This week Forbes magazine published its annual estimates of the value of each major league baseball franchise. The Yankees were in first place with a staggering estimated value of $1.2 billion, which represented a 17 percent increase over last year’s estimate.
In fact, all 30 teams increased in value over the past year, as baseball continues to rake in money at a tremendous rate thanks to new television deals, higher ticket prices, and increased ad revenue. Wheras as recently as three seasons ago the 30 teams combined to have an operating loss of $57 million, even before taxes, amortization, and depreciation were factored in, in 2006 the teams combined to have an alltime high operating revenue of $496 million.
Not surprisingly, at the very bottom of the list of teams in terms of estimated value of the franchise were the Florida Marlins at a mere $244 million. But amazingly, the Marlins led all 30 teams with an operating revenue of $43.3 million, whereas the Yankees were dead last with an operating loss of $25.2 million.
The reason for this of course is that the Yankees paid an estimated $70 million in luxury taxes for the 2006 season, and the Marlins received a good portion of that money. While I’m sure the Yankees don’t mind the loss so much, given that the value of their franchise as just increased by about $200 million in a single year (at least according to Forbes), how happy must the Marlins be? Given that their payroll last year was only $15 million – easily the lowest in baseball – that means that nearly about $30 million dollars is going directly into owner Jeffrey Loria’s pockets.
Now it would be one thing if the Marlins were just purposely fielding an uncompetitive team just to turn a profit, but this is not the case. Not only did the Marlins field an extremely talented squad last year that made a legitimate run at the playoffs, but their refusal to trade Dontrelle Willis and Miguel Cabrerra – the only two players on the team who actually make any money – shows that the Marlins actually do plan to try to win when the time is right.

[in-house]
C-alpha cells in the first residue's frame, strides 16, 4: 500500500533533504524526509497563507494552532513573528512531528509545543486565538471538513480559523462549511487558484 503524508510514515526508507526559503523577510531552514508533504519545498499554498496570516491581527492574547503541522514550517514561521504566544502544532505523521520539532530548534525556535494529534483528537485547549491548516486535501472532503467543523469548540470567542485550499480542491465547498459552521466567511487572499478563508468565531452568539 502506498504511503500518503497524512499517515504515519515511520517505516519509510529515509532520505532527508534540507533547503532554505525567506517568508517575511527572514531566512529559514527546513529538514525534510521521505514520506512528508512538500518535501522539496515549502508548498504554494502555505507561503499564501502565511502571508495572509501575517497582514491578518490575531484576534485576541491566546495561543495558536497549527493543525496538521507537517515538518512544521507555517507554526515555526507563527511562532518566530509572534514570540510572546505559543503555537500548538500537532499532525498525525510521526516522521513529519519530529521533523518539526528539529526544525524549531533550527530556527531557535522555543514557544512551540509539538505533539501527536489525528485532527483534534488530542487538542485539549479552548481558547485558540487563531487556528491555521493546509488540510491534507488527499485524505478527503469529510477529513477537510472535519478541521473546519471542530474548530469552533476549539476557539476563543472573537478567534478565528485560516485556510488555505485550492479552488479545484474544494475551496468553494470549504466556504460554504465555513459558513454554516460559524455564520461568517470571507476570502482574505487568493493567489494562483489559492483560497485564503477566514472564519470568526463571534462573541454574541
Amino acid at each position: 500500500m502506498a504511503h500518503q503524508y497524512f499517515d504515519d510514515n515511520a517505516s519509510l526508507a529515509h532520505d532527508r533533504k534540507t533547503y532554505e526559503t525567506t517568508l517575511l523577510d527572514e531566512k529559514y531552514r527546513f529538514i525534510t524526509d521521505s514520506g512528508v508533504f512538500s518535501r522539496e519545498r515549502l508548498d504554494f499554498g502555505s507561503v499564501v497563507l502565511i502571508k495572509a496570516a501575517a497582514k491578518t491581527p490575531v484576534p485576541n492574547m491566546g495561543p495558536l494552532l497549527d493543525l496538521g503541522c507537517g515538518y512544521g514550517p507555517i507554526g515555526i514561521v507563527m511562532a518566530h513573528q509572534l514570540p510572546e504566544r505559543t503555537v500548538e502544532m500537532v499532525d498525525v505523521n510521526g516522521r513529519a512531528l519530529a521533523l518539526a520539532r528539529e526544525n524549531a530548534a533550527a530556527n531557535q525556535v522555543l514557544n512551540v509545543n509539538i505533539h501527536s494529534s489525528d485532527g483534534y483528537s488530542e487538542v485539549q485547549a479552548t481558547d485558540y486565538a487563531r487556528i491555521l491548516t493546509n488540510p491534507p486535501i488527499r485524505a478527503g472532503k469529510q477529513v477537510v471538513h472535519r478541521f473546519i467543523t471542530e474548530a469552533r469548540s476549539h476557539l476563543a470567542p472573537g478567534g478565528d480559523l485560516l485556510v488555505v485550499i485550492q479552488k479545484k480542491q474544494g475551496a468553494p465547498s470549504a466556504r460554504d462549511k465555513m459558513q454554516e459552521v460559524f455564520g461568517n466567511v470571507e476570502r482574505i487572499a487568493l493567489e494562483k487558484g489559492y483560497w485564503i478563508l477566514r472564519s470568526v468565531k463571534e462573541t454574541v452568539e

And given that the Marlins have an ridiculous amount of talent, with a quality young player (or in some cases, two) at every position on the diamond, all of whom can reasonably be expected to improve over the next few years, as well as a talented young pitching staff, the time for the Marlins to go deep in the playoffs could come very, very soon. And given that the Marlins increasingly appear to be on track to get a new $500 million retractable-roof stadium in South Florida by 2009 or 2010, the Marlins will soon have a massive new revenue stream to sign some free agents to bolster any holes in their team.
So basically we have baseball’s most profitable team in possession of its most dazzling collection of young talent and about to get a new stadium. Looks to me like the Marlins are going places, and fast. As I’ve written in this space before, everyone criticized the Marlins for the two fire sales they’ve had after their two World Series championships, but given that the young players acquired in the first fire sale led directly to the second World Series crown, and this new crop of players seems likely to contend for another World Series title in the very near future, who’s to say that the Marlin Way isn’t the best way to go?